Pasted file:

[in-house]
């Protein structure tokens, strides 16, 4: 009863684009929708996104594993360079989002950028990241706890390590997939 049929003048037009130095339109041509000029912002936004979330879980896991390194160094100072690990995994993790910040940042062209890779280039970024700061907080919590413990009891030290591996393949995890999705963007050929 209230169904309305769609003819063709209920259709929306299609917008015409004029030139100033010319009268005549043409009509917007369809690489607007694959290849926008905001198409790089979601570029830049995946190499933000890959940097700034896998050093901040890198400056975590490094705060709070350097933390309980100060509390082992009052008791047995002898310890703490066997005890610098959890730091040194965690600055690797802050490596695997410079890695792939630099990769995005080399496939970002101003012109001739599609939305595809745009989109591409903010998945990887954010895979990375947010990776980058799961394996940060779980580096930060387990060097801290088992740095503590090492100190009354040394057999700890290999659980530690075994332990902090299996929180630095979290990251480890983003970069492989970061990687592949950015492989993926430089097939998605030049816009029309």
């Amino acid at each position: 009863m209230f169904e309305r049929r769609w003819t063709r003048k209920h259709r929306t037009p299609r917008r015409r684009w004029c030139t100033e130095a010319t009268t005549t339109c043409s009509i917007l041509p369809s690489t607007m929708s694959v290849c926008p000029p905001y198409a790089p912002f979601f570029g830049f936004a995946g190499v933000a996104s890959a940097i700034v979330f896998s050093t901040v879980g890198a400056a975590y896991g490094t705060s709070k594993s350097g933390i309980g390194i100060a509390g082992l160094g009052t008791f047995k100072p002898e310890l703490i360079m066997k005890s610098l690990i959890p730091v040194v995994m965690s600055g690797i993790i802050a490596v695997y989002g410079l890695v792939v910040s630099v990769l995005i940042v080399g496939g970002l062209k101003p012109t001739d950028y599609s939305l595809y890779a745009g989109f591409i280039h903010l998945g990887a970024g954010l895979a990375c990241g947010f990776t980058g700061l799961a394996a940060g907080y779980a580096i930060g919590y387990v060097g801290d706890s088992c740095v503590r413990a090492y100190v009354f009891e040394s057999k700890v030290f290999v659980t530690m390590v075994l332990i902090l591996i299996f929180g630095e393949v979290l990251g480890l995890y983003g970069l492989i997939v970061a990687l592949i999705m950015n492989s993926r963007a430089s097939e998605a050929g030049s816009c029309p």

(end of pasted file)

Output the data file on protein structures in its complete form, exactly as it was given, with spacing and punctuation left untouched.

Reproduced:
[in-house]
């Protein structure tokens, strides 16, 4: 009863684009929708996104594993360079989002950028990241706890390590997939 049929003048037009130095339109041509000029912002936004979330879980896991390194160094100072690990995994993790910040940042062209890779280039970024700061907080919590413990009891030290591996393949995890999705963007050929 209230169904309305769609003819063709209920259709929306299609917008015409004029030139100033010319009268005549043409009509917007369809690489607007694959290849926008905001198409790089979601570029830049995946190499933000890959940097700034896998050093901040890198400056975590490094705060709070350097933390309980100060509390082992009052008791047995002898310890703490066997005890610098959890730091040194965690600055690797802050490596695997410079890695792939630099990769995005080399496939970002101003012109001739599609939305595809745009989109591409903010998945990887954010895979990375947010990776980058799961394996940060779980580096930060387990060097801290088992740095503590090492100190009354040394057999700890290999659980530690075994332990902090299996929180630095979290990251480890983003970069492989970061990687592949950015492989993926430089097939998605030049816009029309």
């Amino acid at each position: 009863m209230f169904e309305r049929r769609w003819t063709r003048k209920h259709r929306t037009p299609r917008r015409r684009w004029c030139t100033e130095a010319t009268t005549t339109c043409s009509i917007l041509p369809s690489t607007m929708s694959v290849c926008p000029p905001y198409a790089p912002f979601f570029g830049f936004a995946g190499v933000a996104s890959a940097i700034v979330f896998s050093t901040v879980g890198a400056a975590y896991g490094t705060s709070k594993s350097g933390i309980g390194i100060a509390g082992l160094g009052t008791f047995k100072p002898e310890l703490i360079m066997k005890s610098l690990i959890p730091v040194v995994m965690s600055g690797i993790i802050a490596v695997y989002g410079l890695v792939v910040s630099v990769l995005i940042v080399g496939g970002l062209k101003p012109t001739d950028y599609s939305l595809y890779a745009g989109f591409i280039h903010l998945g990887a970024g954010l895979a990375c990241g947010f990776t980058g700061l799961a394996a940060g907080y779980a580096i930060g919590y387990v060097g801290d706890s088992c740095v503590r413990a090492y100190v009354f009891e040394s057999k700890v030290f290999v659980t530690m390590v075994l332990i902090l591996i299996f929180g630095e393949v979290l990251g480890l995890y983003g970069l492989i997939v970061a990687l592949i999705m950015n492989s993926r963007a430089s097939e998605a050929g030049s816009c029309p």